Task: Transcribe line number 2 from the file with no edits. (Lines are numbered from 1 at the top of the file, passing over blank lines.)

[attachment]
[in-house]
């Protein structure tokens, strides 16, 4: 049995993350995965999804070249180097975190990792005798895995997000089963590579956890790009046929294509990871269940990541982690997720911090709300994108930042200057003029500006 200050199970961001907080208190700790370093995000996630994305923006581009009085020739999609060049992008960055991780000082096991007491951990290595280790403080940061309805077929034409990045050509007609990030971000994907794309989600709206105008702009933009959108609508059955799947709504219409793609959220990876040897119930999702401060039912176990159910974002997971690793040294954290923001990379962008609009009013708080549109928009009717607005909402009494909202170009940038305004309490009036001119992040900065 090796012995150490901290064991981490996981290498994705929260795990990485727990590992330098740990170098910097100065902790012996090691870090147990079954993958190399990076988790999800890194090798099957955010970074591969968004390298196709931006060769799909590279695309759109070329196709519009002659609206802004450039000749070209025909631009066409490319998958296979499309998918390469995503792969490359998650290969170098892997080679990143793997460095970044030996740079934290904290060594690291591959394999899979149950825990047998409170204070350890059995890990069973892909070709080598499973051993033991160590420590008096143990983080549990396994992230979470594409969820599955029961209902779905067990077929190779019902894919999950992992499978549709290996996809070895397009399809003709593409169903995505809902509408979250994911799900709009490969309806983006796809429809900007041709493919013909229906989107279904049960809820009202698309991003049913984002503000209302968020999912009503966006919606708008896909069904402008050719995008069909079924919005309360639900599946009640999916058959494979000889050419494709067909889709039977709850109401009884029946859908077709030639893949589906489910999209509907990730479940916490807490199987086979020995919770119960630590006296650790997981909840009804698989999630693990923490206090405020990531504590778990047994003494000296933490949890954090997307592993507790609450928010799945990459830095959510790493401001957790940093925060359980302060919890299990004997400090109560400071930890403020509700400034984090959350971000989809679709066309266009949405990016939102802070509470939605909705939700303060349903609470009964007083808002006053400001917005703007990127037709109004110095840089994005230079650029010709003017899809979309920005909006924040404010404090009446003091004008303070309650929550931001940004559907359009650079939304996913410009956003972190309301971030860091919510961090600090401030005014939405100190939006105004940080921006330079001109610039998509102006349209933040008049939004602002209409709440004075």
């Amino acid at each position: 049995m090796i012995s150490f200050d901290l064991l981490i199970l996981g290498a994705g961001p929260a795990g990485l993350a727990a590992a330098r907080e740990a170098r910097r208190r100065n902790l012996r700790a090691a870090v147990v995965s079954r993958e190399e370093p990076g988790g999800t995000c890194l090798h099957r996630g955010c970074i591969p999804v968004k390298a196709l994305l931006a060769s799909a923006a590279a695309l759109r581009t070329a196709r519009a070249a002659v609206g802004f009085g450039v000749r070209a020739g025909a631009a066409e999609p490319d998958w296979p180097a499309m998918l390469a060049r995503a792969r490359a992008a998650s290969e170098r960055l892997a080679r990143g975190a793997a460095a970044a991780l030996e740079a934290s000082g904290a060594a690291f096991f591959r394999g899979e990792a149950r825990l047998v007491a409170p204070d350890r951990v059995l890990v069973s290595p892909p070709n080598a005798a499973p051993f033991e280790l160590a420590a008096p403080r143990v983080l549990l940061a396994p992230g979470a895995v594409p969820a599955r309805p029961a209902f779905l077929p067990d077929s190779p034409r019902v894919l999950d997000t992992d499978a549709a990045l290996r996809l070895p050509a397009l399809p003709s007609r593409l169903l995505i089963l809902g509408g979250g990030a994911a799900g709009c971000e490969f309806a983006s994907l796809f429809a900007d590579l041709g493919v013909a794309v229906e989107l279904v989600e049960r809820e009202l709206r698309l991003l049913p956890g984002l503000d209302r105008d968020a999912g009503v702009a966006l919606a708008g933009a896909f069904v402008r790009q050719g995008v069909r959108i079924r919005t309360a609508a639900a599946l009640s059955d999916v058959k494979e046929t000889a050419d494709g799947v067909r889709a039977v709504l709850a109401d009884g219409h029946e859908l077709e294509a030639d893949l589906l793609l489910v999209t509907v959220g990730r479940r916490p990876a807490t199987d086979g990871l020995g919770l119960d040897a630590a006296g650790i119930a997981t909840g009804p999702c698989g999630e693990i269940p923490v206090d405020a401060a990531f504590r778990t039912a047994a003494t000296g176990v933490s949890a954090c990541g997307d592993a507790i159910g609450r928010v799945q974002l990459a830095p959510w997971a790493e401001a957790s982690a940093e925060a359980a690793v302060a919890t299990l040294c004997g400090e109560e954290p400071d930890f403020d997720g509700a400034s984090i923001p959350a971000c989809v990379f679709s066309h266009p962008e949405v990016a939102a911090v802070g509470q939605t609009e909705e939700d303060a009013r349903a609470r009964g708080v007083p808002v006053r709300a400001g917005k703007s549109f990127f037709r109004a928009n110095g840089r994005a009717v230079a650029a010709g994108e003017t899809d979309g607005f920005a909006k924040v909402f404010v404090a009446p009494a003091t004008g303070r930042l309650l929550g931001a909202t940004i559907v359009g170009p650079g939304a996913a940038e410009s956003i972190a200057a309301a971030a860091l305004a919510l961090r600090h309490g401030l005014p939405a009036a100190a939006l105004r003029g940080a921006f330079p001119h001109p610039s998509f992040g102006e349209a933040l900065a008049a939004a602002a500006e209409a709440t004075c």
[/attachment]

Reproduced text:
């Protein structure tokens, strides 16, 4: 049995993350995965999804070249180097975190990792005798895995997000089963590579956890790009046929294509990871269940990541982690997720911090709300994108930042200057003029500006 200050199970961001907080208190700790370093995000996630994305923006581009009085020739999609060049992008960055991780000082096991007491951990290595280790403080940061309805077929034409990045050509007609990030971000994907794309989600709206105008702009933009959108609508059955799947709504219409793609959220990876040897119930999702401060039912176990159910974002997971690793040294954290923001990379962008609009009013708080549109928009009717607005909402009494909202170009940038305004309490009036001119992040900065 090796012995150490901290064991981490996981290498994705929260795990990485727990590992330098740990170098910097100065902790012996090691870090147990079954993958190399990076988790999800890194090798099957955010970074591969968004390298196709931006060769799909590279695309759109070329196709519009002659609206802004450039000749070209025909631009066409490319998958296979499309998918390469995503792969490359998650290969170098892997080679990143793997460095970044030996740079934290904290060594690291591959394999899979149950825990047998409170204070350890059995890990069973892909070709080598499973051993033991160590420590008096143990983080549990396994992230979470594409969820599955029961209902779905067990077929190779019902894919999950992992499978549709290996996809070895397009399809003709593409169903995505809902509408979250994911799900709009490969309806983006796809429809900007041709493919013909229906989107279904049960809820009202698309991003049913984002503000209302968020999912009503966006919606708008896909069904402008050719995008069909079924919005309360639900599946009640999916058959494979000889050419494709067909889709039977709850109401009884029946859908077709030639893949589906489910999209509907990730479940916490807490199987086979020995919770119960630590006296650790997981909840009804698989999630693990923490206090405020990531504590778990047994003494000296933490949890954090997307592993507790609450928010799945990459830095959510790493401001957790940093925060359980302060919890299990004997400090109560400071930890403020509700400034984090959350971000989809679709066309266009949405990016939102802070509470939605909705939700303060349903609470009964007083808002006053400001917005703007990127037709109004110095840089994005230079650029010709003017899809979309920005909006924040404010404090009446003091004008303070309650929550931001940004559907359009650079939304996913410009956003972190309301971030860091919510961090600090401030005014939405100190939006105004940080921006330079001109610039998509102006349209933040008049939004602002209409709440004075």